Pacific Gas & Electric Co. is embarking on a project to repaint more than 200 of its large electric transmission towers in Fresno County starting in April – the first step in the utility’s effort to recoat towers throughout northern and central California with paint that does not have toxic lead in it.
PG&E has more than 46,000 transmission line towers in northern and central California. Inspections of those towers identified about 6,000 that were painted with lead-based paint to prevent corrosion of the underlying metal. All of those will be repainted over the next three to five years with acrylic-based paint, said Nicole Liebelt, a PG&E spokeswoman.
In Fresno County, 212 of 4,231 PG&E towers have lead paint. Eighty of those are in Fresno, and the rest are in rural areas of the county.
The first phase of work will concentrate on towers that are located in populated areas and will take 12 to 18 months.“We have to start somewhere,” Liebelt said. “We are choosing to prioritize our work on towers that are near people, so near homes, schools, daycare centers and parks.”
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PG&E also identified five lead-painted towers in Madera County, including one in the first phase of repainting where work will happen in February 2018 just across the San Joaquin River from north Fresno.
We are choosing to prioritize our work on towers that are near people, so near homes, schools, daycare centers and parks.
Nicole Liebelt, PG&E spokeswoman
In many cases, lead paint is peeling in spots from the tall lattice towers.
Crews are expected to spend three to five days on each tower, removing any peeling paint using vacuums to catch paint dust, while tarps on the ground will catch falling debris. Areas of the paint that are not peeling will be left intact and painted over. “Where it’s not peeling, that’s where the paint is still doing its job,” Liebelt said. “Most of the towers impacted have been in service for years, some since the early 1900s, and they predate many of the communities around them.”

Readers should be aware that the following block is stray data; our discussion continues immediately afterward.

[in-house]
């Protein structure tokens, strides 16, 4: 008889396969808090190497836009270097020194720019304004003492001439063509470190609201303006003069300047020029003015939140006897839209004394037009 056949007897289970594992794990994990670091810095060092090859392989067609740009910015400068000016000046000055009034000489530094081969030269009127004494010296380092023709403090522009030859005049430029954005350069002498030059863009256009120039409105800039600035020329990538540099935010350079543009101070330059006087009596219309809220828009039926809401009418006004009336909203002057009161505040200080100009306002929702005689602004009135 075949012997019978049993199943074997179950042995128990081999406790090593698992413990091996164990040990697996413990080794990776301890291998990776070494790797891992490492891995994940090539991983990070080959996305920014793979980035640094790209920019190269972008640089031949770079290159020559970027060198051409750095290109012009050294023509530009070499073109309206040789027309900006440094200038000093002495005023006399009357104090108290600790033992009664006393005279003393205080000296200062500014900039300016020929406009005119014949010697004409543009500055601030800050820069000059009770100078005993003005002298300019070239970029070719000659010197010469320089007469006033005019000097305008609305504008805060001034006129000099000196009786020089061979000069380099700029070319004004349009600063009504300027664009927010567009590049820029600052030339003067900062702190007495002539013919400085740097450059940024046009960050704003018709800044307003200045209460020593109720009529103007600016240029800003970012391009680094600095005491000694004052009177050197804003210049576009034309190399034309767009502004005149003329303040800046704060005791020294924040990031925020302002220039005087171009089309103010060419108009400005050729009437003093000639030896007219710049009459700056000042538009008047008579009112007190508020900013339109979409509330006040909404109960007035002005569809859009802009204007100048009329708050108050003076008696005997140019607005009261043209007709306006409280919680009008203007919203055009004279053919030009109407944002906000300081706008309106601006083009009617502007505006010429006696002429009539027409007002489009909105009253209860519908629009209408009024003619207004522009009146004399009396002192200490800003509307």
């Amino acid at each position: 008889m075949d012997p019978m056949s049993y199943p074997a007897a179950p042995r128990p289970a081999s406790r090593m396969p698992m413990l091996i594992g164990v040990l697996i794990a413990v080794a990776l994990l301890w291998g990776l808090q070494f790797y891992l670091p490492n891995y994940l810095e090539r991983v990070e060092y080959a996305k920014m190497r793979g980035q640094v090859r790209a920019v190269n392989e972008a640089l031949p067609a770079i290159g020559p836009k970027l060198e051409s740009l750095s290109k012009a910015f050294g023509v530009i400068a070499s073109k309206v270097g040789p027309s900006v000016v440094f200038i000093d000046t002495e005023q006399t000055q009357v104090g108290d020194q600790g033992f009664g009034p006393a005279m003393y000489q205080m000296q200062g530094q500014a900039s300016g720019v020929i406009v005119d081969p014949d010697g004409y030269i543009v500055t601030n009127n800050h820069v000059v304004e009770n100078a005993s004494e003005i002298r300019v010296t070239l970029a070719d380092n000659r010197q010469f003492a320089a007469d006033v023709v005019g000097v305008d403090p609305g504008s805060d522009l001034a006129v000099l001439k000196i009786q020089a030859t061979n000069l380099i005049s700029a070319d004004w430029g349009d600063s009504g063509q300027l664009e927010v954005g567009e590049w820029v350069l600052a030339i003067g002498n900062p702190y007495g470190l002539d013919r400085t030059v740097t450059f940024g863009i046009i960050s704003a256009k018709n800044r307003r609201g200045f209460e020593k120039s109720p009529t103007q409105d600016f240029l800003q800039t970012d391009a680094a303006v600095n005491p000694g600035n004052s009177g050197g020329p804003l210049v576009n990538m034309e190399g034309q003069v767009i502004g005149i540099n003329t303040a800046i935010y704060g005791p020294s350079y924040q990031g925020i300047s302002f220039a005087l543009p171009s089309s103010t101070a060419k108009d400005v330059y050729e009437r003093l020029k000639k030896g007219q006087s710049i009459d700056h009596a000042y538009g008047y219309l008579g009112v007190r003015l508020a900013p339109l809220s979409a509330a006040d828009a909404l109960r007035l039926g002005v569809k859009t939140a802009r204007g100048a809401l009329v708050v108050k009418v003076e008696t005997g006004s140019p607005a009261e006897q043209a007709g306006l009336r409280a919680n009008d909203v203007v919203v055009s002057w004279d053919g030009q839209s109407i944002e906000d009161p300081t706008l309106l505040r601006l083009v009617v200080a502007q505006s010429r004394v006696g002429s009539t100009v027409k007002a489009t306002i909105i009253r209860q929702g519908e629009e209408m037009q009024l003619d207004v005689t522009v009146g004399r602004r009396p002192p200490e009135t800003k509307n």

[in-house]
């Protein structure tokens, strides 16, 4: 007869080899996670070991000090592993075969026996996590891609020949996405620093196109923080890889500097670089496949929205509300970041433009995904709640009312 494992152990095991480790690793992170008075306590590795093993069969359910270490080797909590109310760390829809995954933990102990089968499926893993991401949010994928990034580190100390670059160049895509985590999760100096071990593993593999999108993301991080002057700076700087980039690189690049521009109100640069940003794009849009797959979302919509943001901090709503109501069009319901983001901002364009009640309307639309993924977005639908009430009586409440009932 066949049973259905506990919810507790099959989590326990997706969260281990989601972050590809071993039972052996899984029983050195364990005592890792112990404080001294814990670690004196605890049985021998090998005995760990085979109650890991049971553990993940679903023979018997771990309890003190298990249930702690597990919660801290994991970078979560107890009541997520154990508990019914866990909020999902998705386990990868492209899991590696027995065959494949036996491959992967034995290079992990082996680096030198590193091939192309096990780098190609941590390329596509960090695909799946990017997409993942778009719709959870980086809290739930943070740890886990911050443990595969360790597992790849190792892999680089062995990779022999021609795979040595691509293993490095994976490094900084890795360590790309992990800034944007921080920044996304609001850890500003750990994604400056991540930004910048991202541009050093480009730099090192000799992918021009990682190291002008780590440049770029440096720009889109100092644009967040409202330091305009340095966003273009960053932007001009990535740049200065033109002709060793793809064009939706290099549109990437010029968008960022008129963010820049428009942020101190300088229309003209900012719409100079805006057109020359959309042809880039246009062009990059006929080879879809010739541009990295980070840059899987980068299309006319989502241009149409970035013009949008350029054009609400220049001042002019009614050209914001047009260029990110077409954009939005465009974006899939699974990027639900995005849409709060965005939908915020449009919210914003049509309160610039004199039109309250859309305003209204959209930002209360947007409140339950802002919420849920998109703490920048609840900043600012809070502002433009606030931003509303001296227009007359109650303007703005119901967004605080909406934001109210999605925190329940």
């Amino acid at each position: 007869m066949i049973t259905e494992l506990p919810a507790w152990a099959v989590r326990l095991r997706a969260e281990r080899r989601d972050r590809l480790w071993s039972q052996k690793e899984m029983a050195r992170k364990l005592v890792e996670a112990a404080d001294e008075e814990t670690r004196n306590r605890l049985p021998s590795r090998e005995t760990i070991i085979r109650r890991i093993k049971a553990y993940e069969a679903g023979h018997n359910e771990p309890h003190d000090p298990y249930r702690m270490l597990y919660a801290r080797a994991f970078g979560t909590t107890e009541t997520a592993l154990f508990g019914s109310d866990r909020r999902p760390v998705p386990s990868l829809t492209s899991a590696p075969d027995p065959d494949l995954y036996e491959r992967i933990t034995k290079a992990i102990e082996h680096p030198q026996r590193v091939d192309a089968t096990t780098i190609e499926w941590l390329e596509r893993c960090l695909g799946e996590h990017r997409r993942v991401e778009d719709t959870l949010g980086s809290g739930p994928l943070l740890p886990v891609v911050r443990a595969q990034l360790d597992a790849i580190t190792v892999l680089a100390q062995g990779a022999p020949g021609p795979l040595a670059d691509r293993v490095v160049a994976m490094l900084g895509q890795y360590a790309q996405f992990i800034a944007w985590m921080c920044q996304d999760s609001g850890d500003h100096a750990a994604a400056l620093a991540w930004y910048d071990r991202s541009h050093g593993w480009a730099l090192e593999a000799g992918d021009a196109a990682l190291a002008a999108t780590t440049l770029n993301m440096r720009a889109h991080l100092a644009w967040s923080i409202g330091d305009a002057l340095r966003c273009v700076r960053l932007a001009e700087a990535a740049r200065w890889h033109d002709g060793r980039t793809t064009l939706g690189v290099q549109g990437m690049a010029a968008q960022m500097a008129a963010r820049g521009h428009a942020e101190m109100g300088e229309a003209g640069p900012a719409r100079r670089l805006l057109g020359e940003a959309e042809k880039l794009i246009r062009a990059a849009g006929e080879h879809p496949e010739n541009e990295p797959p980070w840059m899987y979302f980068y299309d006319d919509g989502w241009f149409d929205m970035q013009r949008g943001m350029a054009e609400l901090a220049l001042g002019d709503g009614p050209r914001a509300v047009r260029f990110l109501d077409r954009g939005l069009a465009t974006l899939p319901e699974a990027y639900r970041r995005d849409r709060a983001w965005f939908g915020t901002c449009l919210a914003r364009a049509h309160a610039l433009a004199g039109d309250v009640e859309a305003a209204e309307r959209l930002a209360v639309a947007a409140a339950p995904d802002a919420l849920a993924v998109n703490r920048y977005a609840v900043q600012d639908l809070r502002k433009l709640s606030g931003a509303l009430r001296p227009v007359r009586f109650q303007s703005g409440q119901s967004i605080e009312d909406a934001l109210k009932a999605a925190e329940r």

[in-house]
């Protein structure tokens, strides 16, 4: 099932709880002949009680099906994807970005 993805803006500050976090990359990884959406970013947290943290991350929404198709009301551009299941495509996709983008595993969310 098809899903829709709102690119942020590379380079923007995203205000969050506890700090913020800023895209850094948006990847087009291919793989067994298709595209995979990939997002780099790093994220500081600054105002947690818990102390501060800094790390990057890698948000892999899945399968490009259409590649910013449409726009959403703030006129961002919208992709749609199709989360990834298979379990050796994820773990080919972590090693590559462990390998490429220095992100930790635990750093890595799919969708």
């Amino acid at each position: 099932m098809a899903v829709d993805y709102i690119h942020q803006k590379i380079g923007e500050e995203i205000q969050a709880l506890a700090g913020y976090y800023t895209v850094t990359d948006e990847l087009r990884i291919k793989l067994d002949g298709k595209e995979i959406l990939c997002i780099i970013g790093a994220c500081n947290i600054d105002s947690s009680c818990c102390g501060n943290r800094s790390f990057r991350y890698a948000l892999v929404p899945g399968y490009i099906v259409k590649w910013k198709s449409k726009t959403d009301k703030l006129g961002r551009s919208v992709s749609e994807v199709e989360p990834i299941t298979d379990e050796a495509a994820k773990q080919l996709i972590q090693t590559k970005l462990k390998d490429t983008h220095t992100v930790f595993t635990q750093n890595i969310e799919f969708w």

Once the peeling paint is removed, the entire tower will be repainted with acrylic paint. PG&E has discontinued the use of lead-based paint on its towers, but lead paint was widely used in the utility industry throughout the 20th century. Many of the utility’s newer towers are made of galvanized steel, which is weather resistant and does not need to be painted, Liebelt said.
Lead is associated with learning disabilities, slowed growth, anemia, and seizures or death in children; with slow fetal development and premature births among pregnant women; and with cardiovascular problems, reduced kidney function and reproductive concerns in adults, according to the U.S. Environmental Protection Agency.
Maintenance of PG&E’s transmission infrastructure is built into the utility’s rates paid by customers. The repainting project over PG&E’s entire service area is expected to cost $300 million to $400 million spread over several years. In 2017, the effect on ratepayers’ power bills is expected to amount to about nine cents per month, Liebelt said. That amount could fluctuate in future years depending on how many towers are repainted.
Affected high-voltage transmission lines will be turned off while crews work on individual towers, and electricity will be re-routed to other transmission lines to keep service flowing to PG&E’s distribution system and customers. “It’s just like a detour on a street,” Liebelt said. “The transmission lines are like freeways, and the distribution system is like the side streets.” No power outages or interruptions for customers are anticipated.
Many of PG&E’s towers are on private property or public rights of way. The company will be contacting individual property owners in advance to let them know when work will be taking place on their land to minimize the potential for disruption.
Work will be planned so that electricity service to customers won’t be interrupted, and the schedule will be affected by the weather. Major transmission lines won’t be shut down in August, for example, when demand for electricity is high because more customers are using air conditioning, Liebelt said. And crews won’t work to remove lead paint in windy weather or repaint in rainy weather because moisture will keep the new paint from adhering to the towers.